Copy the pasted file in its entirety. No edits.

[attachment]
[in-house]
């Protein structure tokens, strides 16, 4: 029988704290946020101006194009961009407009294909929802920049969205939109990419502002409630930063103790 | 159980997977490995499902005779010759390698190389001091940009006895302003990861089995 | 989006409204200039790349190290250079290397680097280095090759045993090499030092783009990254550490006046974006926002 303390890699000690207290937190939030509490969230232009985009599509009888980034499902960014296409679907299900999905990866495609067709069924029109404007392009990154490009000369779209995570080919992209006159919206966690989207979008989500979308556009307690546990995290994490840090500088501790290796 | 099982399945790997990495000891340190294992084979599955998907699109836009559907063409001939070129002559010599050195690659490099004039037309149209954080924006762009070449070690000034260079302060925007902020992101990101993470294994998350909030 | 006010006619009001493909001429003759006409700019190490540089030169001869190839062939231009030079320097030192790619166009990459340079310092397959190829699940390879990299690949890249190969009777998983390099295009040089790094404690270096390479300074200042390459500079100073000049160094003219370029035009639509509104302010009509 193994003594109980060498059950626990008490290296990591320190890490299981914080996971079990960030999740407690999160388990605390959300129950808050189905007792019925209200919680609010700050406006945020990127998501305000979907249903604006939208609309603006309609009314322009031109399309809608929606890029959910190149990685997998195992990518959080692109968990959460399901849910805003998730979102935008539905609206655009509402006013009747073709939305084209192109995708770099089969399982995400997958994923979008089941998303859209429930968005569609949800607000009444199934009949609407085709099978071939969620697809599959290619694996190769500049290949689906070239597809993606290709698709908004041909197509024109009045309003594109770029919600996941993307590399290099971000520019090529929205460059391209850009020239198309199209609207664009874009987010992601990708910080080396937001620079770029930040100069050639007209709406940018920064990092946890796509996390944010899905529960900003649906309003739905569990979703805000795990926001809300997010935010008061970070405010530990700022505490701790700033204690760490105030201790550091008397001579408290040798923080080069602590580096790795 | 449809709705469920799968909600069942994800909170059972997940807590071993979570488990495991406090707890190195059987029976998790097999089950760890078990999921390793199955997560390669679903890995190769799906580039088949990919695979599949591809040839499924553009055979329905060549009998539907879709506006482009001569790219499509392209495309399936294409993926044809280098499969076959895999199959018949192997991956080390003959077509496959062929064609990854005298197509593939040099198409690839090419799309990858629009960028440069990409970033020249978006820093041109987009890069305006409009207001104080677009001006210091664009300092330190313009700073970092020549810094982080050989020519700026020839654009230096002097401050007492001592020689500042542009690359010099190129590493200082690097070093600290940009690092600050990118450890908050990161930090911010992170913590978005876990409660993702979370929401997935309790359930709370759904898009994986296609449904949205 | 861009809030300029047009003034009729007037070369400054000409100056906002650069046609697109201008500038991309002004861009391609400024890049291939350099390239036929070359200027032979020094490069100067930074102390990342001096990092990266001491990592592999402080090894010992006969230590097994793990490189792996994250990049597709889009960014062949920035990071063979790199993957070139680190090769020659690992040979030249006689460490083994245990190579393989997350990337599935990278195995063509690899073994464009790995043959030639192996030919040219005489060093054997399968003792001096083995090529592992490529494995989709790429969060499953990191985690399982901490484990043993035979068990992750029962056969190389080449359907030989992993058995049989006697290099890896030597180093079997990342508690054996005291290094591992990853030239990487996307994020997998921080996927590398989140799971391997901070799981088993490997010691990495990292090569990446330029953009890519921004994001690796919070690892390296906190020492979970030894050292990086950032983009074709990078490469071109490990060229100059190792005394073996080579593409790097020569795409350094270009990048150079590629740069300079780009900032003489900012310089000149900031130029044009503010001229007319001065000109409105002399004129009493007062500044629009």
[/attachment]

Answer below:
[in-house]
């Protein structure tokens, strides 16, 4: 029988704290946020101006194009961009407009294909929802920049969205939109990419502002409630930063103790 | 159980997977490995499902005779010759390698190389001091940009006895302003990861089995 | 989006409204200039790349190290250079290397680097280095090759045993090499030092783009990254550490006046974006926002 303390890699000690207290937190939030509490969230232009985009599509009888980034499902960014296409679907299900999905990866495609067709069924029109404007392009990154490009000369779209995570080919992209006159919206966690989207979008989500979308556009307690546990995290994490840090500088501790290796 | 099982399945790997990495000891340190294992084979599955998907699109836009559907063409001939070129002559010599050195690659490099004039037309149209954080924006762009070449070690000034260079302060925007902020992101990101993470294994998350909030 | 006010006619009001493909001429003759006409700019190490540089030169001869190839062939231009030079320097030192790619166009990459340079310092397959190829699940390879990299690949890249190969009777998983390099295009040089790094404690270096390479300074200042390459500079100073000049160094003219370029035009639509509104302010009509 193994003594109980060498059950626990008490290296990591320190890490299981914080996971079990960030999740407690999160388990605390959300129950808050189905007792019925209200919680609010700050406006945020990127998501305000979907249903604006939208609309603006309609009314322009031109399309809608929606890029959910190149990685997998195992990518959080692109968990959460399901849910805003998730979102935008539905609206655009509402006013009747073709939305084209192109995708770099089969399982995400997958994923979008089941998303859209429930968005569609949800607000009444199934009949609407085709099978071939969620697809599959290619694996190769500049290949689906070239597809993606290709698709908004041909197509024109009045309003594109770029919600996941993307590399290099971000520019090529929205460059391209850009020239198309199209609207664009874009987010992601990708910080080396937001620079770029930040100069050639007209709406940018920064990092946890796509996390944010899905529960900003649906309003739905569990979703805000795990926001809300997010935010008061970070405010530990700022505490701790700033204690760490105030201790550091008397001579408290040798923080080069602590580096790795 | 449809709705469920799968909600069942994800909170059972997940807590071993979570488990495991406090707890190195059987029976998790097999089950760890078990999921390793199955997560390669679903890995190769799906580039088949990919695979599949591809040839499924553009055979329905060549009998539907879709506006482009001569790219499509392209495309399936294409993926044809280098499969076959895999199959018949192997991956080390003959077509496959062929064609990854005298197509593939040099198409690839090419799309990858629009960028440069990409970033020249978006820093041109987009890069305006409009207001104080677009001006210091664009300092330190313009700073970092020549810094982080050989020519700026020839654009230096002097401050007492001592020689500042542009690359010099190129590493200082690097070093600290940009690092600050990118450890908050990161930090911010992170913590978005876990409660993702979370929401997935309790359930709370759904898009994986296609449904949205 | 861009809030300029047009003034009729007037070369400054000409100056906002650069046609697109201008500038991309002004861009391609400024890049291939350099390239036929070359200027032979020094490069100067930074102390990342001096990092990266001491990592592999402080090894010992006969230590097994793990490189792996994250990049597709889009960014062949920035990071063979790199993957070139680190090769020659690992040979030249006689460490083994245990190579393989997350990337599935990278195995063509690899073994464009790995043959030639192996030919040219005489060093054997399968003792001096083995090529592992490529494995989709790429969060499953990191985690399982901490484990043993035979068990992750029962056969190389080449359907030989992993058995049989006697290099890896030597180093079997990342508690054996005291290094591992990853030239990487996307994020997998921080996927590398989140799971391997901070799981088993490997010691990495990292090569990446330029953009890519921004994001690796919070690892390296906190020492979970030894050292990086950032983009074709990078490469071109490990060229100059190792005394073996080579593409790097020569795409350094270009990048150079590629740069300079780009900032003489900012310089000149900031130029044009503010001229007319001065000109409105002399004129009493007062500044629009």